College sport in the U.S is unlike anywhere else in the world. It is truly a multibillion dollar industry. There is an unbelievable sporting culture created by hundreds of thousands of student athletes, benefiting from an opportunity that sets them up for life.
There are over 2500 colleges & universities in the United States of America that offer sport. Rugby Union is played at over 900 of those schools with more schools forming teams every year. Further to this, more collegiate programs are gaining varsity status, athletic support & funding. This creates a more affordable option for top student rugby players looking to study internationally.
SPORT ON THE RISE
US College Rugby is very much on the rise since its inception in 1874. Formerly a highly elite sport played at smaller private colleges, it is now attracting talented international student athletes who can both perform on the pitch and in class.
The US College system boasts over 35,000 registered players which rivals many of the tier 1 rugby nations player numbers. With the recent emergence of the professional competition Major League Rugby (MLR), the best of the US College talent can be drafted by the Major League franchises and play professionally.
DIVISIONS & CONFERENCES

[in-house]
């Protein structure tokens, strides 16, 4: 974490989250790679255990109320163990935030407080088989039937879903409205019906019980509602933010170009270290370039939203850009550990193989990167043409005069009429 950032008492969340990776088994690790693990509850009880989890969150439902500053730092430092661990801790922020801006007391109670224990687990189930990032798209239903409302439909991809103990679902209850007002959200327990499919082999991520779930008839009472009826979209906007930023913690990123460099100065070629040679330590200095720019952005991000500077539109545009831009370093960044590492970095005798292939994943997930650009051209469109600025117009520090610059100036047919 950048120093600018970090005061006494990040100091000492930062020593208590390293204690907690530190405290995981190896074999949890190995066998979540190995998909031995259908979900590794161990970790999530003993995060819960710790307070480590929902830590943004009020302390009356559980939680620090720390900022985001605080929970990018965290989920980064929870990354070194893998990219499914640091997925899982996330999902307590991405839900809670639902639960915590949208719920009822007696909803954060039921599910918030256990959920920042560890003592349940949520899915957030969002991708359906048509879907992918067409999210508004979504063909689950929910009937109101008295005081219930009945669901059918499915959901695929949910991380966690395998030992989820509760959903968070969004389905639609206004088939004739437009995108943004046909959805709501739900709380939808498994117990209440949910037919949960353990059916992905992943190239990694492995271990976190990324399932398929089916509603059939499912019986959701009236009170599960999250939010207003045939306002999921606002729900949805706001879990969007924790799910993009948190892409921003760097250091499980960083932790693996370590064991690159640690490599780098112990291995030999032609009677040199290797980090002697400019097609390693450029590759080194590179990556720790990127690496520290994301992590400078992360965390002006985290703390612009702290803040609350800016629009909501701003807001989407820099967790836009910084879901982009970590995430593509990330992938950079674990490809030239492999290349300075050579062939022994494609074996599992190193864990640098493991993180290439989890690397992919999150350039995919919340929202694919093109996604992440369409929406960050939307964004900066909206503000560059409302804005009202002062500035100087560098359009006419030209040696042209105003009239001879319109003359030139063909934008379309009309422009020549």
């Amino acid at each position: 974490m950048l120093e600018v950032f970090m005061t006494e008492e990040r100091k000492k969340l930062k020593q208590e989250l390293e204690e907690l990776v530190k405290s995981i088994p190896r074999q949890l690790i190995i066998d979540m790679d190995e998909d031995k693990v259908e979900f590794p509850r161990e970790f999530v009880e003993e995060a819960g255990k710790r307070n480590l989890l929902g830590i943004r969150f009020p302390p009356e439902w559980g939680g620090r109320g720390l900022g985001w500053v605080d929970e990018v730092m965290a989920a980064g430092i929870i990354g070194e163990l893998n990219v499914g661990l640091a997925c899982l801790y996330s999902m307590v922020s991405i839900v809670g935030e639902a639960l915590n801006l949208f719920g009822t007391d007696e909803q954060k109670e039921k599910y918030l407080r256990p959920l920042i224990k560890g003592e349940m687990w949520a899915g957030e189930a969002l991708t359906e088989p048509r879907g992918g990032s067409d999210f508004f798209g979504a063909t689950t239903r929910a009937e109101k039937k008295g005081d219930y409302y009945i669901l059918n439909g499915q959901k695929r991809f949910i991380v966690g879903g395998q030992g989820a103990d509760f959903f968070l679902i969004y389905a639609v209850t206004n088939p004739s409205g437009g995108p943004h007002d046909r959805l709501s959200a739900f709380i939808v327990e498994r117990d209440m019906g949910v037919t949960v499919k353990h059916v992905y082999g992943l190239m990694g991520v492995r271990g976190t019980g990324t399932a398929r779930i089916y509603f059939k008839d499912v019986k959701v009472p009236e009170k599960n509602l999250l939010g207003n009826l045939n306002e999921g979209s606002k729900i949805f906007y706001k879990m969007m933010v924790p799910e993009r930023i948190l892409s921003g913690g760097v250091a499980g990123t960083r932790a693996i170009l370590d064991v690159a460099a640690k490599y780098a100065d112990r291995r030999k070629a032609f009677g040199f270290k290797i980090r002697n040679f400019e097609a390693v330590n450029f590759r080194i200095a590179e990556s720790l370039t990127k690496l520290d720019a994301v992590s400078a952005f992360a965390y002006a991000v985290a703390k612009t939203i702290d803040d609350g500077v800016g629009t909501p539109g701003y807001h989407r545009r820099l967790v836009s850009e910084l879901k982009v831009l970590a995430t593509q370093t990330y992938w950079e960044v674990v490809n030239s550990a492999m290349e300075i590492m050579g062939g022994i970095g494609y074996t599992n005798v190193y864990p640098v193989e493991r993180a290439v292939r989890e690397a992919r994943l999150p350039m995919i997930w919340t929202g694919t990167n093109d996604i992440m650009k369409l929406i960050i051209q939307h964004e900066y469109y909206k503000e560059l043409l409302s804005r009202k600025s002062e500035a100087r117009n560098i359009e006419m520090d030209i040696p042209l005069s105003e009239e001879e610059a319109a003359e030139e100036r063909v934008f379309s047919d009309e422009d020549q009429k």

With hundreds of programs and a huge geographical spread there is a need for multiple divisions and conference competitions. This provides schools with the opportunities to progress or regress.
USA Rugby governs the elite competition - Division 1-A, as well as Division 1-AA & Division 2. As well as women's D1 and D1-Elite, This incorporates most of the rugby playing schools across the country. NCRO (National College Rugby) governs another group of 300+ schools which tend to have a smaller student population but can be just as competitive.
The CRC (Collegiate Rugby Championship) showcases some of the best players and teams in the country playing the 7s version of the game. This event attracts almost 30,000 spectators every year. With America ranked #2 in the 2019 World Rugby 7s circuit there is serious ability and interest in the game already.
WOMEN'S RUGBY GROWTH
Women's rugby has been acknowledged as an 'Emerging Sport' by the NCAA which adds to the belief that rugby will become a full varsity sport at both the male and female levels in years to come. For now, it is primarily a club sport on the rise. However, for the best student athletes there are some amazing opportunities. One of the top flight competition is D1 Elite which includes many of programs that compete in the D1A men's division.
Womens rugby also has the NIRA competition with over 35 colleges which is recognised by NCAA and offers DI, II and III. There is a lot of support and funding for aspiring college players in this particular competition.